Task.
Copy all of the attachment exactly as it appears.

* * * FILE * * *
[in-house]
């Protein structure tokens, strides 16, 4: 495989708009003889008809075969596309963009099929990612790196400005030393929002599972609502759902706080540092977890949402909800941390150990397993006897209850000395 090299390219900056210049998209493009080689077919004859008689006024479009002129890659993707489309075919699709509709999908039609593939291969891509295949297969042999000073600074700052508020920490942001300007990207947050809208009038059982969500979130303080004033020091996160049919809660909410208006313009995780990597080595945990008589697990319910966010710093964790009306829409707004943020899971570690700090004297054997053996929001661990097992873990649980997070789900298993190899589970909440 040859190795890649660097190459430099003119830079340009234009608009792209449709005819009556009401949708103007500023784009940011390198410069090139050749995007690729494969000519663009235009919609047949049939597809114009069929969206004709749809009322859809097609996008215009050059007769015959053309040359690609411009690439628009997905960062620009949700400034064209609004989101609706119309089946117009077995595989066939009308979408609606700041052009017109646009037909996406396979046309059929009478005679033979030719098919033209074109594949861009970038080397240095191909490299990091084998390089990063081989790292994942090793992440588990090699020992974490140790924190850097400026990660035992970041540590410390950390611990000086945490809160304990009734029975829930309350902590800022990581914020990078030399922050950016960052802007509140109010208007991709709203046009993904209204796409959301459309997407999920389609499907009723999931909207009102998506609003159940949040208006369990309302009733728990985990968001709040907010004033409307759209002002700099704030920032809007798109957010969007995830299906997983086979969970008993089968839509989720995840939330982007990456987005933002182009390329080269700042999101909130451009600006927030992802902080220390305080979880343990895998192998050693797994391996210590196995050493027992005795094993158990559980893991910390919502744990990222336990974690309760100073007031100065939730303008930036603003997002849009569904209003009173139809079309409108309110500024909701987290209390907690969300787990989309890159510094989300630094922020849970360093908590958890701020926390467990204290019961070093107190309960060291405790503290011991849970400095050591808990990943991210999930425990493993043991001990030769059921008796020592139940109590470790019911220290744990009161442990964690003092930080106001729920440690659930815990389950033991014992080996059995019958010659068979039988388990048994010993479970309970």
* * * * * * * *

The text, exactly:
[in-house]
């Protein structure tokens, strides 16, 4: 495989708009003889008809075969596309963009099929990612790196400005030393929002599972609502759902706080540092977890949402909800941390150990397993006897209850000395 090299390219900056210049998209493009080689077919004859008689006024479009002129890659993707489309075919699709509709999908039609593939291969891509295949297969042999000073600074700052508020920490942001300007990207947050809208009038059982969500979130303080004033020091996160049919809660909410208006313009995780990597080595945990008589697990319910966010710093964790009306829409707004943020899971570690700090004297054997053996929001661990097992873990649980997070789900298993190899589970909440 040859190795890649660097190459430099003119830079340009234009608009792209449709005819009556009401949708103007500023784009940011390198410069090139050749995007690729494969000519663009235009919609047949049939597809114009069929969206004709749809009322859809097609996008215009050059007769015959053309040359690609411009690439628009997905960062620009949700400034064209609004989101609706119309089946117009077995595989066939009308979408609606700041052009017109646009037909996406396979046309059929009478005679033979030719098919033209074109594949861009970038080397240095191909490299990091084998390089990063081989790292994942090793992440588990090699020992974490140790924190850097400026990660035992970041540590410390950390611990000086945490809160304990009734029975829930309350902590800022990581914020990078030399922050950016960052802007509140109010208007991709709203046009993904209204796409959301459309997407999920389609499907009723999931909207009102998506609003159940949040208006369990309302009733728990985990968001709040907010004033409307759209002002700099704030920032809007798109957010969007995830299906997983086979969970008993089968839509989720995840939330982007990456987005933002182009390329080269700042999101909130451009600006927030992802902080220390305080979880343990895998192998050693797994391996210590196995050493027992005795094993158990559980893991910390919502744990990222336990974690309760100073007031100065939730303008930036603003997002849009569904209003009173139809079309409108309110500024909701987290209390907690969300787990989309890159510094989300630094922020849970360093908590958890701020926390467990204290019961070093107190309960060291405790503290011991849970400095050591808990990943991210999930425990493993043991001990030769059921008796020592139940109590470790019911220290744990009161442990964690003092930080106001729920440690659930815990389950033991014992080996059995019958010659068979039988388990048994010993479970309970």